Below you will find essential information about PostX-Audax Gnu/Linux (was Audax until 0.2.5) that might still somehat valid. For the latest information navigate towards PostX 0.2.5 info page.
Disclaimer: You use Audax at your own responsibility. The author of techtimejourney.net (JJ Posti) or any other party is not responsible if any kind of damage or harm will occur . NO WARRANTY is given and the user therefore agrees to use this software at his/hers own risk.
Audax is a 32-bit Linux distribution based on Debian Wheezy (Debian 7). Audax uses only free software and is build around Debian’s main repository. Audax also has its own repository, which holds wallpapers and other system tweaks, which are Audax specific. Audax aims to be Debian binary compatible but do keep in mind that if you add the Audax repository to your pure-Debian system you might not want to upgrade base-files package. Base-files overwrites Debian specific modifications and might also break some things while doing so.
Clarification 19th of March 2015:
Audax repository is automatically added by the system but can also be added manually by copying the line
deb http://techtimejourney.net/audax-initial/ audax main
to the respected sources.list file.
Audax uses only free software and since its iso image occupies 504 megabytes of space (since v. 0.2) it can be burnt to a single cd or a usb stick. The overall system is designed to be lightweight and as such it uses low amounts of RAM and remains suitable for an older hardware.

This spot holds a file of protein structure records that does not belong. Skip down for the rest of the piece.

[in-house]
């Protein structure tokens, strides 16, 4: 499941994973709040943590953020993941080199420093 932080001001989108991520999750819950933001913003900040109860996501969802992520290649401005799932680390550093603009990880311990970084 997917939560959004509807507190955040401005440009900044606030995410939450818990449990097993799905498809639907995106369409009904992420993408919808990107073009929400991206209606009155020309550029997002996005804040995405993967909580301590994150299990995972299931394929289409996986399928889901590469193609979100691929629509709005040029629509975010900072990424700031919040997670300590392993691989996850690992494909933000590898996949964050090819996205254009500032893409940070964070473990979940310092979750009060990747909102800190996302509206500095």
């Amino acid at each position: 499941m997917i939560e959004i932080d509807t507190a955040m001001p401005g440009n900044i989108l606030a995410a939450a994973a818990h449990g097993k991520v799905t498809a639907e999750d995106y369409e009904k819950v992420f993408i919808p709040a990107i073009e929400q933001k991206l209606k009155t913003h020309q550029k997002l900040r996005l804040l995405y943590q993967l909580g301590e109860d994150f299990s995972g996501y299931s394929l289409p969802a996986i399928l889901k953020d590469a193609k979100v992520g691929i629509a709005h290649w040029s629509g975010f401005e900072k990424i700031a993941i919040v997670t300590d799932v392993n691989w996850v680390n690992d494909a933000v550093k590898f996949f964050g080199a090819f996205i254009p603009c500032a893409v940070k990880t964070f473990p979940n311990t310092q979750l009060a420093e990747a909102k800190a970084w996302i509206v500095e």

If you use usb (fat32 formatted): “burn” Audax to it by executing the following command under terminal client:
sudo dd bs=4M if=Audax-0.2.iso of=/dev/sdb && sync
Warning: Make sure that /dev/sdb is your actual usb drive – it might be something else. Do not mount the usb stick or otherwise the above example will fail. A good way to get things unmounted and check the usb drive address is to run gparted as a root or a sudo.
You can run Audax directly from a media to test it without installation. By default Audax is writing itself directly to RAM during the live-boot, which means that the live system should be fairly fast even with a bit dated computer. Since Audax should get written directly to RAM at live-mode you can also remove any boot media you used during the initial boot procedure. Be advised that the RAM boot might fail if a sufficient amount of memory is not available. If RAM boot fails the system should proceed to boot like any other live media and read the data directly from the used media source
Below are the default login credentials for the live-mode:
To start Audax use the above values and also input the username audax to the menu setup script if you are using live-mode. Under the normal circumstances the menu setup script runs only once but can be activated again by running: sudo sh /usr/share/menuset.sh under a terminal client.
The live cd keyboard defaults to English. Audax supports Finnish, English and Spanish keyboard presets by default and If you want to change your keyboard quickly to any of those you can press:
Windows key (Super-key) + u for English
Windows key (Super-key) + e for Spain
Windows key (Super-key) + f for Finnish
Keyboard will reset after computer reboots and live session ends.
If you want to install something during the live mode do sudo apt-get update to sync the repositories.
By default Audax does not supply wlan drivers. Audax also presumes that your wired interface is named as eth0. If a command sudo ifconfig (written within a terminal) shows that you have, for example, eth1 then copy the following to the terminal:
sudo sed -i ‘s/eth0/eth1/g’ /etc/network/interfaces